Western Hemisphere > Guatemala

You are looking at 1 - 3 of 3 items for :

  • Type: Journal Issue x
  • Financial regulation and supervision x
Clear All Modify Search
International Monetary Fund. Middle East and Central Asia Dept.
This Selected Issues paper estimates both Guatemala’s potential output and output gap using a wide range of econometric techniques. The analysis suggests that Guatemala’s potential output growth is about 3.5 percent for the whole sample period and that the output gap is almost closed. Results are highly robust among different methodologies. Among the methods used, several well-known time series filters and two different estimations of a state-space model are included. Additionally, a test for structural breaks in the series of potential GDP is presented. All methodologies conclude that the output gap at the end of 2012 is almost closed at -0.2 percent of potential GDP.
Mr. Mynor Meza and Mr. Fernando L Delgado
Improvements in financial regulation and supervision in the Central American region (CAPDR) have strengthened financial stability. Prudential instruments with potential macroeconomic effects have been introduced. Nonetheless, compared with the larger Latin American and selected industrial countries, there is still important scope for CAPDR to enhance financial supervision and regulation. Based on two surveys, and the analysis of the Basel Core Principles, the paper determines that some weaknesses exist in risk-based supervision, and that macroprudential measures have scarcely been deployed.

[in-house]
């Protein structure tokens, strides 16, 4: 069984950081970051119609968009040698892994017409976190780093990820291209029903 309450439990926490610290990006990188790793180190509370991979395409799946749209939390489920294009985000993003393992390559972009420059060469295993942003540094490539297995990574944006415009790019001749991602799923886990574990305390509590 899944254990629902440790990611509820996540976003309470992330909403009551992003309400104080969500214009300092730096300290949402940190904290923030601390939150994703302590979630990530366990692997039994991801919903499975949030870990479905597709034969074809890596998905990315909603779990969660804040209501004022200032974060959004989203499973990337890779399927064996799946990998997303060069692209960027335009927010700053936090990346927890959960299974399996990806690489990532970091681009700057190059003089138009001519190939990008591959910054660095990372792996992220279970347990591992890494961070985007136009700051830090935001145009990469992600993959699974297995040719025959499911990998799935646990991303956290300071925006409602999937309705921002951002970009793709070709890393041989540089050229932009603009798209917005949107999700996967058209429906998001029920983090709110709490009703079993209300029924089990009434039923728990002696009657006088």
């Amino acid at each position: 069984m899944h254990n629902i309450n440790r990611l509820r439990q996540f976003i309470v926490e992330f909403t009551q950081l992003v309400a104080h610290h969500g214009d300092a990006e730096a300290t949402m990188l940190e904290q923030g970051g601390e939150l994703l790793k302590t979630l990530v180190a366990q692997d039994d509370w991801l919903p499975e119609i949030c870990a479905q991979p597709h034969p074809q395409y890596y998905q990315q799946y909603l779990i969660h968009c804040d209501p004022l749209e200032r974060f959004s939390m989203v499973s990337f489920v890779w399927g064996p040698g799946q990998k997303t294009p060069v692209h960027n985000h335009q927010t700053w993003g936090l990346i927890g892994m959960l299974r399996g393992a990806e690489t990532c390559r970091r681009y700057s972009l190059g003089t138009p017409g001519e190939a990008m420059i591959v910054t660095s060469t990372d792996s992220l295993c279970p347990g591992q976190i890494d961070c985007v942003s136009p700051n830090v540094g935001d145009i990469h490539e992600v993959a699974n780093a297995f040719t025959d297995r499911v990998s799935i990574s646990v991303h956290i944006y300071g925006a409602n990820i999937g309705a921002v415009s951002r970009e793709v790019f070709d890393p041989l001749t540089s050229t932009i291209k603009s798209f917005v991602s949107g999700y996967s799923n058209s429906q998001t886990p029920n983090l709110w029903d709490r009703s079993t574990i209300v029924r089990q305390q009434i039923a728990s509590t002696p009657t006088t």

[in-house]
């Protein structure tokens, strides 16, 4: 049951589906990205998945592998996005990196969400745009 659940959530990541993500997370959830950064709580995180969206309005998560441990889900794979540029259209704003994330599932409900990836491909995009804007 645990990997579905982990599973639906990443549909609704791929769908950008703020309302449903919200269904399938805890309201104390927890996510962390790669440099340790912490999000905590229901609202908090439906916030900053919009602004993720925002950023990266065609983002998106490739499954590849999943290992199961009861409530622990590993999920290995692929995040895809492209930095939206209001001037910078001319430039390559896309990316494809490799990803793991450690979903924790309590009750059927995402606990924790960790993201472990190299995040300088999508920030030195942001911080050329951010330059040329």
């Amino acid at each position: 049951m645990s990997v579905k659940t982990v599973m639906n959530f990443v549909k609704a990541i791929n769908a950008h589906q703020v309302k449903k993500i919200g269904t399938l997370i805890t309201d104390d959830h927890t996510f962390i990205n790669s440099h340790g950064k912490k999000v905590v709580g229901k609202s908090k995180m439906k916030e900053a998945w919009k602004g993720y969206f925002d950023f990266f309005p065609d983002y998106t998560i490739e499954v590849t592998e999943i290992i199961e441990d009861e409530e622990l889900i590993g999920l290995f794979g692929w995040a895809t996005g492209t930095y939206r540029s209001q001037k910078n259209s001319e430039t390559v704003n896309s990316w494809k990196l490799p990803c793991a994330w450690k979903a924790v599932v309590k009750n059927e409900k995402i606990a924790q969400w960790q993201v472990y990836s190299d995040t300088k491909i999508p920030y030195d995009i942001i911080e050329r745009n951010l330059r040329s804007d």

Donato Masciandaro, Mr. Marc G Quintyn, and Mr. Michael W Taylor
We analyze recent trends in, and determinants of, financial supervisory governance. We first calculate levels of supervisory independence and accountability in 55 countries. The econometric analysis of the determinants indicates that the quality of public sector governance plays a decisive role in establishing accountability arrangements, more than independence arrangements. It also shows that decisions regarding levels of independence and accountability are not well-connected. The results also show that the likelihood of establishing adequate governance arrangements are higher when the supervisor is located outside the central bank.